Sources: CFLP; Li & Fung; I-Net Bridge; Plexus Asset Management.
The BDI subsequently made a low of 647 on 3 February and is currently at 897. Although the BDI is up 38.6% it is still a far cry from what it should normally have been in light of the usually strong seasonal period. It is therefore an indication of the underlying weakness of China’s manufacturing sector.
Although I argue that changes in the Baltic Dry Index occur in a bear market due to the underlying fundamental factors, the BDI should not be discarded in total as it does give an indication of the underlying strength of China’s manufacturing sector. I regard the HARPEX Index as a better coincident indicator of global economic activity.
Tags: Actual Time, Baltic Dry Index, Baltic Dry Index Bdi, Bear Market, Charter Rates, Commodities, Commodity, Conclusion, Economic Forecasting, Economists, Follower, GDP, Global Consumer, Global Economic Activity, Graph, Leading Indicator, Massive Growth, Pmi, Pmis, Ships, Time Charter
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Friday, February 3rd, 2012
Just when it seemed that nothing could possibly surprise about adverse Greek bank exposure, as these are beyond insolvent already relying on the ECB for day to day operations as is, here comes one more development, this time courtesy of the one index that has been in literal freefall in the past two months, and recently hit a 20+ year low – the Baltic Dry.
An interesting but niche issue has come to our attention recently in relation to the on-going troubles in Greece. The ‘Baltic Dry Index’ (a measure of global shipping demand/prices) has fallen for a month straight to record lows. When this index falls it suggests that there is trouble in the shipping industry, raising questions over the stability of shipping firms. As it turns out many of these firms have secured their financing from Greek and other European banks – meaning if they start defaulting on their loans these banks could take losses. This raise further questions over the bank recapitalisation plans and whether such contingencies have been thought of in the second Greek bailout (which sets aside €20bn for Greek banks).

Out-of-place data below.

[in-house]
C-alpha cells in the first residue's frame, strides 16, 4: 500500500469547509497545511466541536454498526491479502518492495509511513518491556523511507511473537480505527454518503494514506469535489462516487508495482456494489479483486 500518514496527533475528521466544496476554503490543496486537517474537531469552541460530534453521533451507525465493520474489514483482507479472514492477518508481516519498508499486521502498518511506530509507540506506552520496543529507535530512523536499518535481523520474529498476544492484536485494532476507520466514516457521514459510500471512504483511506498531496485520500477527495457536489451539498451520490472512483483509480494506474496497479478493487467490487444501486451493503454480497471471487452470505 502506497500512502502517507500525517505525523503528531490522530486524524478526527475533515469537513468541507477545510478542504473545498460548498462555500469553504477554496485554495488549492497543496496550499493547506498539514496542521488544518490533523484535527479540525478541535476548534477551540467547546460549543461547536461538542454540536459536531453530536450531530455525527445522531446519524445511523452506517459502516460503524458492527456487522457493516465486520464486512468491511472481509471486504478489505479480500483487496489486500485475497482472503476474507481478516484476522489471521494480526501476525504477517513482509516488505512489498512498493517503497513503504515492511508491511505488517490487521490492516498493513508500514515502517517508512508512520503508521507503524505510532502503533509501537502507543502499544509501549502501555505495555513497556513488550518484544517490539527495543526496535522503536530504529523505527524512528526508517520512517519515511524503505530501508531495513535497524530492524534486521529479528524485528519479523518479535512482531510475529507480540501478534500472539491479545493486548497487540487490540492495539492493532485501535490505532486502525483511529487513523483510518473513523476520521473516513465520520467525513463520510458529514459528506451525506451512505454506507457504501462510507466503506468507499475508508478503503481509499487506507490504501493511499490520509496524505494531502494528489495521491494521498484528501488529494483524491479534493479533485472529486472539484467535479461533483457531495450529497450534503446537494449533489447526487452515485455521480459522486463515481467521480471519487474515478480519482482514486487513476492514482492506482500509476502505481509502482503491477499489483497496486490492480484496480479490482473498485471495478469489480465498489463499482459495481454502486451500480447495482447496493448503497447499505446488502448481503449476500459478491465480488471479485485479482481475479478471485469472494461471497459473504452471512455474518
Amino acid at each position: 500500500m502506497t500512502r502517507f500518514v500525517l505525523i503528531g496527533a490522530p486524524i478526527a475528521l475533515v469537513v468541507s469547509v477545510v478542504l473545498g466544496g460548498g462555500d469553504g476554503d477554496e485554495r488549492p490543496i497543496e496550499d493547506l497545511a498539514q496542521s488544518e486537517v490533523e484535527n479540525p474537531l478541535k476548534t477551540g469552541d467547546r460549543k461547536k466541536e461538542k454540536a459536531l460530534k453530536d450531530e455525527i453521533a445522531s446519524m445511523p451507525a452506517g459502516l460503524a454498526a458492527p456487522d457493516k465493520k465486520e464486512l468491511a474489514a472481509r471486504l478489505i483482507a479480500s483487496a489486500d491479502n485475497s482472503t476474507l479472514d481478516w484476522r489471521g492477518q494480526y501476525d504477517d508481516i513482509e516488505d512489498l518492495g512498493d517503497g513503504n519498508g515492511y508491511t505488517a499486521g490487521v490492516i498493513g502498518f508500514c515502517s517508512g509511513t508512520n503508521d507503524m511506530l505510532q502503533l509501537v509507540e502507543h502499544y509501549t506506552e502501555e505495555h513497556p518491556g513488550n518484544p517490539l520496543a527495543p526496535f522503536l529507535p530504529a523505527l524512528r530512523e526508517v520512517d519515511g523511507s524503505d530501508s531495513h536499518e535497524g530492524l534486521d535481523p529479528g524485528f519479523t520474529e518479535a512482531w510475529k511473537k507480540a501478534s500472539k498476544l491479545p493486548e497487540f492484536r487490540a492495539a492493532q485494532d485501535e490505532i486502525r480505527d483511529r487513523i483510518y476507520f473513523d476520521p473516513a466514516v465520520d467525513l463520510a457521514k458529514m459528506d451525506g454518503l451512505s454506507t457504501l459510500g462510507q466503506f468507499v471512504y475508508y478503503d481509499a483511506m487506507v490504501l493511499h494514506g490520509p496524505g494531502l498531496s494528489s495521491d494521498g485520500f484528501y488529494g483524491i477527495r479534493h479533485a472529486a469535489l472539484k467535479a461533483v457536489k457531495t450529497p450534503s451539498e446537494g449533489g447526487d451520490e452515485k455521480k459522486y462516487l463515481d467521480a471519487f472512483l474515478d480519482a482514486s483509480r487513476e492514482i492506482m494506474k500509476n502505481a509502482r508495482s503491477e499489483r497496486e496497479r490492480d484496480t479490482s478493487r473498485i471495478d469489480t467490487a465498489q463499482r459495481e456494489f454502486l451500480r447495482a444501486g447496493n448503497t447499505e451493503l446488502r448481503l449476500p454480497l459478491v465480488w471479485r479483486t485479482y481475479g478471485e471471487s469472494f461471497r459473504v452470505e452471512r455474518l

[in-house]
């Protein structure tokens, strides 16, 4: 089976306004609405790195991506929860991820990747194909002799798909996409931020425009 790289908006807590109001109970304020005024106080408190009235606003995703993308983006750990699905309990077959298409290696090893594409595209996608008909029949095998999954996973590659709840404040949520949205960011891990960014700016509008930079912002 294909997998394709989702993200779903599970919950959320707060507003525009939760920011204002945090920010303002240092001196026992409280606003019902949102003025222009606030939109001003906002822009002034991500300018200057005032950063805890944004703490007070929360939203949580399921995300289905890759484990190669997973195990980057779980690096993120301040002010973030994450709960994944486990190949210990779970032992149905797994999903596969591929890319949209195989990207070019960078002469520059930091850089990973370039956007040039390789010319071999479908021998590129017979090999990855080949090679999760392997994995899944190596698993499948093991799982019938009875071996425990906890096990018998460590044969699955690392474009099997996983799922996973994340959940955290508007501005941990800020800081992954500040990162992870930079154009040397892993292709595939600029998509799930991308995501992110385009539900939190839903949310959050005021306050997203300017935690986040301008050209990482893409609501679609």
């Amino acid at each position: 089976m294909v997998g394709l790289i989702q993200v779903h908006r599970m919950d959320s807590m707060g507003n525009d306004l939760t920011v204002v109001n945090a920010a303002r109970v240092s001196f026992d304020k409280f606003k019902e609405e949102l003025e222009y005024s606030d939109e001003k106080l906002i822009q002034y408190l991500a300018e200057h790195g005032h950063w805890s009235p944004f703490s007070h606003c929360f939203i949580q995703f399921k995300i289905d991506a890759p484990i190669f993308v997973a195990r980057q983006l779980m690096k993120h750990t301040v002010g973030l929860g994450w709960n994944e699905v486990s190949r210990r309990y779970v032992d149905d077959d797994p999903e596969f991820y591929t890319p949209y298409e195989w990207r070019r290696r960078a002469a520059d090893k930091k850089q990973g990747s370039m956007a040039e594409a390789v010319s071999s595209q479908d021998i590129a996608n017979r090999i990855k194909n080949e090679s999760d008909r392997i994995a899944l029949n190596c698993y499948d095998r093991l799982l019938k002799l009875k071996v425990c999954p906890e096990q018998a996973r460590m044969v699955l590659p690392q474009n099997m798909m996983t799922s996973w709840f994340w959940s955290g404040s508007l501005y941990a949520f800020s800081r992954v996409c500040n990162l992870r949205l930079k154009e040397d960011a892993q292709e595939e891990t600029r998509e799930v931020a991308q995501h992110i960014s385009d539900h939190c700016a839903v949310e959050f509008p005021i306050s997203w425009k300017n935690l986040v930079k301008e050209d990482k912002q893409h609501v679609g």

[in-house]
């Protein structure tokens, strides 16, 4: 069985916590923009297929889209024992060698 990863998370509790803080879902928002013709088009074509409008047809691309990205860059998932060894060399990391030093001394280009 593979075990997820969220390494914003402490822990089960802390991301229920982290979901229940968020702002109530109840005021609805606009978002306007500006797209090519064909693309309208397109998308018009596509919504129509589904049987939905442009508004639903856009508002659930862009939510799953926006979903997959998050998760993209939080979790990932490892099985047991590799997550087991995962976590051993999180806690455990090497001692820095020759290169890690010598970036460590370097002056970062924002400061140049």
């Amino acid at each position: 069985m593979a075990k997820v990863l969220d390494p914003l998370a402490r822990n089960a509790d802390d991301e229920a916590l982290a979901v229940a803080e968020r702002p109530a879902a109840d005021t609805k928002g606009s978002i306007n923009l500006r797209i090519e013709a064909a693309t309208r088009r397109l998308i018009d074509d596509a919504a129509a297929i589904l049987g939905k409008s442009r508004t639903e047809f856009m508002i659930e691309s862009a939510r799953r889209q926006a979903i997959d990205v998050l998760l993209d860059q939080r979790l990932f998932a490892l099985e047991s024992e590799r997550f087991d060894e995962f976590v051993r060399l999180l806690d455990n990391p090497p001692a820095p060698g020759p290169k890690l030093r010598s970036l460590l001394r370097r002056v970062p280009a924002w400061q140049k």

As a recent NYT article noted:
“Basil Karatzas, the chief executive of Karatzas Marine Advisors, a ship brokerage and finance advisory firm in Manhattan, estimated that European banks hold about $500 billion in shipping loans on their books and face nearly $100 billion in losses to restructure them.”
Furthermore, not only does global demand seem to be faltering (although the index may not be the best judge of this), there is also a massive over supply of ships – due to orders put in during the boom period in 2008 which are only just being completed now (the equivalent of 22.7% of the cargo shipping fleet is due be produced this year alone). This suggest a combination of supply and demand issues which means this could become a lasting problem and will not just be tackled with a boost in growth in Asia.
Data on exposure to shipping loans is scarce, but in 2010 Greek banks had a portfolio of $16bn just on Greek owned shipping. Other European banks had about a $50bn exposure. Of this the 4 largest UK banks had $16bn and 10 German banks had $18bn.
The volatility of the index should be kept in mind but it’s an interesting fresh angle on the problems in Europe. If things keep going badly in the shipping sector, which it seems almost certain they will, some banks could face an increase in the level of non-performing loans on their books. Given that capital buffers already seem to be spread pretty thin this could cause problems. Of course this could take time to have an impact, if it does at all, but worth keeping an eye on.
Tags: Advisory Firm, Bailout, Baltic Dry Index, Boom Period, Cargo Shipping, ECB, European Banks, Freefall, Global Demand, Global Shipping, Greek Bank, Greek Banks, Karatzas, Lows, Nyt, Nyt Article, Ship Brokerage, Shipping Demand, Shipping Firms, Shipping Industry
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Monday, January 30th, 2012
Submitted by Brandon Smith from Alt Market
Baltic Dry Index Signals Renewed Market Collapse